Overall, food is a better source of vitamins and minerals than a supplement. Supplements do, however, have their place for certain people for example: an iron supplement may be recommended for a child or woman suffering from iron deficiency anaemia. Women who are pregnant or planning to become pregnant are recommended to take a 400 microgram supplement of folic acid to help prevent against neural tube defects in their baby, and vitamin B12 supplementation is recommended for vegetarians; (the best source of this vitamin is found in animal products such as meat and dairy foods).
Calcium is essential for bone development. The UK Reference Nutrient Intake (RNI) which is the intake deemed sufficient to satisfy 97% of the population’s requirements is set as 700mg calcium a day for adults including elderly people. The RNI for teenagers is 1000mg/day for males, 800mg/day for females and 550mg for children aged 7-10 years.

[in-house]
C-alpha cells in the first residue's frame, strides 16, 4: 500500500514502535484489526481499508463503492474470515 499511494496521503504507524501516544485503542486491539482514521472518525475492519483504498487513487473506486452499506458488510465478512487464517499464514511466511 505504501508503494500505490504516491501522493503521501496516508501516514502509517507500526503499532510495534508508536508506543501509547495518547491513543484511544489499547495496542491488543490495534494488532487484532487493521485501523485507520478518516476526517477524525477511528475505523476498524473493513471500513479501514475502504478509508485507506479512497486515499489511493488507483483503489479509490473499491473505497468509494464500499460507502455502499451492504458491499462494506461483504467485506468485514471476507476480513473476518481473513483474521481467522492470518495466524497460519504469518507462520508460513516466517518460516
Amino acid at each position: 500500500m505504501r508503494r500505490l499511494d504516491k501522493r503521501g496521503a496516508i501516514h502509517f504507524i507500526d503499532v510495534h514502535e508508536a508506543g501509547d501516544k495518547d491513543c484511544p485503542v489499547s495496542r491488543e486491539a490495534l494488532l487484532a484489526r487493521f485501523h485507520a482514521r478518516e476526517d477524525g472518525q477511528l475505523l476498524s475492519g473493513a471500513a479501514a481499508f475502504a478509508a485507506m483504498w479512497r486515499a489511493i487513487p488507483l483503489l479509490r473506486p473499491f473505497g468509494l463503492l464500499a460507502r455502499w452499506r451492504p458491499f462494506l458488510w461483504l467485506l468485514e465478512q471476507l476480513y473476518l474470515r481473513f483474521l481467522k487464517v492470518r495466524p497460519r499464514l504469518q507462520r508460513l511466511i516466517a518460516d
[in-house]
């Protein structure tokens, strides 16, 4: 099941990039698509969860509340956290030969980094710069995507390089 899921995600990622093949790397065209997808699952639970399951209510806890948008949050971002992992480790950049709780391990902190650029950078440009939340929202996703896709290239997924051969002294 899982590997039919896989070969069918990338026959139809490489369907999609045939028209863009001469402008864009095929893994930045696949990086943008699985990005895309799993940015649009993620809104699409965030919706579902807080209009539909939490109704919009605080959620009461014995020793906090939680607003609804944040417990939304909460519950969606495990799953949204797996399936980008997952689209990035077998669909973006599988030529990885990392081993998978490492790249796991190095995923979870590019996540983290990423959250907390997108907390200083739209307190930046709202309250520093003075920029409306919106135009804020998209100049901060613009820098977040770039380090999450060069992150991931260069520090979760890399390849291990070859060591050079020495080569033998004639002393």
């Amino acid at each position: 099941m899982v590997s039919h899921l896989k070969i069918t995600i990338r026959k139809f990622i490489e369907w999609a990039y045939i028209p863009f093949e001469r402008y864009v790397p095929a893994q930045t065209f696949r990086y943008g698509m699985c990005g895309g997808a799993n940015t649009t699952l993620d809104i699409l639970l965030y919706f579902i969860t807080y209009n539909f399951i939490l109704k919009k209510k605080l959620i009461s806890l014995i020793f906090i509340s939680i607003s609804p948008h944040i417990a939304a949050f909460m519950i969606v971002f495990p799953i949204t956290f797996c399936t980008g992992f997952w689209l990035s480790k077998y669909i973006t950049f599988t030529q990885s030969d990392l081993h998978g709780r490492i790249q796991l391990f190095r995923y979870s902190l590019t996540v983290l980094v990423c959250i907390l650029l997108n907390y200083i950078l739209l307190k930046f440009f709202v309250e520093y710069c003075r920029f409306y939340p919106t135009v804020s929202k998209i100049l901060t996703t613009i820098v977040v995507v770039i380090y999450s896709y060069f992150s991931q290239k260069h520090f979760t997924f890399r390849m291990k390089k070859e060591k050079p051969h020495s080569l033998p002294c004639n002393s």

To meet the RNI for calcium each day we would advise children, young people and adults to consume up to 3 portions of low fat dairy foods a day (a glass of milk, a 125g pot of yogurt or a matchbox size piece of cheddar cheese). Low fat versions of these products contain as much calcium as full fat varieties and they are also a good source of protein, vitamins A, D and B12. Other good sources of calcium include dark green leafy vegetables and soft bones in tinned fish.
The PHA website www.enjoyhealthyeating.info promotes a healthy balanced diet for adults and recommends milk and dairy foods particularly lower fat varieties as part of this balance. Within the website there is a section which provides specific information on bone health.